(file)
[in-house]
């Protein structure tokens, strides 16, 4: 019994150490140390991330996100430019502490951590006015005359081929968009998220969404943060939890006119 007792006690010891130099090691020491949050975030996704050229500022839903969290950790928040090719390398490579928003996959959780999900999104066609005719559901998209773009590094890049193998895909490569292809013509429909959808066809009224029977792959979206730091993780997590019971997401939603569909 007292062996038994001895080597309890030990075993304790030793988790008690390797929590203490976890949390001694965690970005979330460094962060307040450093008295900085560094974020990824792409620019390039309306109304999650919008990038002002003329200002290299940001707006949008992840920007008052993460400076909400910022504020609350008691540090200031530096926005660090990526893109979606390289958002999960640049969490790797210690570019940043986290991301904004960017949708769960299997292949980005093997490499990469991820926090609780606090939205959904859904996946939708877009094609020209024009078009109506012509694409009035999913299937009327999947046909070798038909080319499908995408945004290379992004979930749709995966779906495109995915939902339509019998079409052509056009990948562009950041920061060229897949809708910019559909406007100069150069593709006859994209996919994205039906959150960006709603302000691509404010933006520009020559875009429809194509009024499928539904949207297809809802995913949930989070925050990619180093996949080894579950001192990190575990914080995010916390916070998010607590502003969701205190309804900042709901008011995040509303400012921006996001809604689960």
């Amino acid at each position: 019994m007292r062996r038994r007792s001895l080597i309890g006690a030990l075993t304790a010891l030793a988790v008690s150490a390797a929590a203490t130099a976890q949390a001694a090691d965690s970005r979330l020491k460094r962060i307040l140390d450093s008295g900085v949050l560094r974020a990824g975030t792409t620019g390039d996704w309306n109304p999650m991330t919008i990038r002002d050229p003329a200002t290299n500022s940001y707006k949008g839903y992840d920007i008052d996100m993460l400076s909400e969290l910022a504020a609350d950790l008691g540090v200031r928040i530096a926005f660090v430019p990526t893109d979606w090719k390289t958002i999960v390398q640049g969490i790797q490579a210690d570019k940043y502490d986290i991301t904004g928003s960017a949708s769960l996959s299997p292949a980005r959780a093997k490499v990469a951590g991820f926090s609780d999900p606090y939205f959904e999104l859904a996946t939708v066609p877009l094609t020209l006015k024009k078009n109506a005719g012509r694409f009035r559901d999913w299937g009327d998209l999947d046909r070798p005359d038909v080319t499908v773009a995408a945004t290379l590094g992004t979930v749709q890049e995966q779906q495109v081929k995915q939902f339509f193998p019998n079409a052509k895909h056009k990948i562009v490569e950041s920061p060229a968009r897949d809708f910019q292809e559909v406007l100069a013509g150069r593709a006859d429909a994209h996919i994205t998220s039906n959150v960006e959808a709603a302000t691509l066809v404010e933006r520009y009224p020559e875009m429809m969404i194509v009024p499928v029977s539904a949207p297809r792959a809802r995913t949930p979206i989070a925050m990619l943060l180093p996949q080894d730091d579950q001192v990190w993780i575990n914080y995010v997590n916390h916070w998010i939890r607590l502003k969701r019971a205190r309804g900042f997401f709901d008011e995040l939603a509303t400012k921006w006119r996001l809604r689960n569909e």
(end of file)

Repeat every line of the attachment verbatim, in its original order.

[in-house]
């Protein structure tokens, strides 16, 4: 019994150490140390991330996100430019502490951590006015005359081929968009998220969404943060939890006119 007792006690010891130099090691020491949050975030996704050229500022839903969290950790928040090719390398490579928003996959959780999900999104066609005719559901998209773009590094890049193998895909490569292809013509429909959808066809009224029977792959979206730091993780997590019971997401939603569909 007292062996038994001895080597309890030990075993304790030793988790008690390797929590203490976890949390001694965690970005979330460094962060307040450093008295900085560094974020990824792409620019390039309306109304999650919008990038002002003329200002290299940001707006949008992840920007008052993460400076909400910022504020609350008691540090200031530096926005660090990526893109979606390289958002999960640049969490790797210690570019940043986290991301904004960017949708769960299997292949980005093997490499990469991820926090609780606090939205959904859904996946939708877009094609020209024009078009109506012509694409009035999913299937009327999947046909070798038909080319499908995408945004290379992004979930749709995966779906495109995915939902339509019998079409052509056009990948562009950041920061060229897949809708910019559909406007100069150069593709006859994209996919994205039906959150960006709603302000691509404010933006520009020559875009429809194509009024499928539904949207297809809802995913949930989070925050990619180093996949080894579950001192990190575990914080995010916390916070998010607590502003969701205190309804900042709901008011995040509303400012921006996001809604689960």
């Amino acid at each position: 019994m007292r062996r038994r007792s001895l080597i309890g006690a030990l075993t304790a010891l030793a988790v008690s150490a390797a929590a203490t130099a976890q949390a001694a090691d965690s970005r979330l020491k460094r962060i307040l140390d450093s008295g900085v949050l560094r974020a990824g975030t792409t620019g390039d996704w309306n109304p999650m991330t919008i990038r002002d050229p003329a200002t290299n500022s940001y707006k949008g839903y992840d920007i008052d996100m993460l400076s909400e969290l910022a504020a609350d950790l008691g540090v200031r928040i530096a926005f660090v430019p990526t893109d979606w090719k390289t958002i999960v390398q640049g969490i790797q490579a210690d570019k940043y502490d986290i991301t904004g928003s960017a949708s769960l996959s299997p292949a980005r959780a093997k490499v990469a951590g991820f926090s609780d999900p606090y939205f959904e999104l859904a996946t939708v066609p877009l094609t020209l006015k024009k078009n109506a005719g012509r694409f009035r559901d999913w299937g009327d998209l999947d046909r070798p005359d038909v080319t499908v773009a995408a945004t290379l590094g992004t979930v749709q890049e995966q779906q495109v081929k995915q939902f339509f193998p019998n079409a052509k895909h056009k990948i562009v490569e950041s920061p060229a968009r897949d809708f910019q292809e559909v406007l100069a013509g150069r593709a006859d429909a994209h996919i994205t998220s039906n959150v960006e959808a709603a302000t691509l066809v404010e933006r520009y009224p020559e875009m429809m969404i194509v009024p499928v029977s539904a949207p297809r792959a809802r995913t949930p979206i989070a925050m990619l943060l180093p996949q080894d730091d579950q001192v990190w993780i575990n914080y995010v997590n916390h916070w998010i939890r607590l502003k969701r019971a205190r309804g900042f997401f709901d008011e995040l939603a509303t400012k921006w006119r996001l809604r689960n569909e």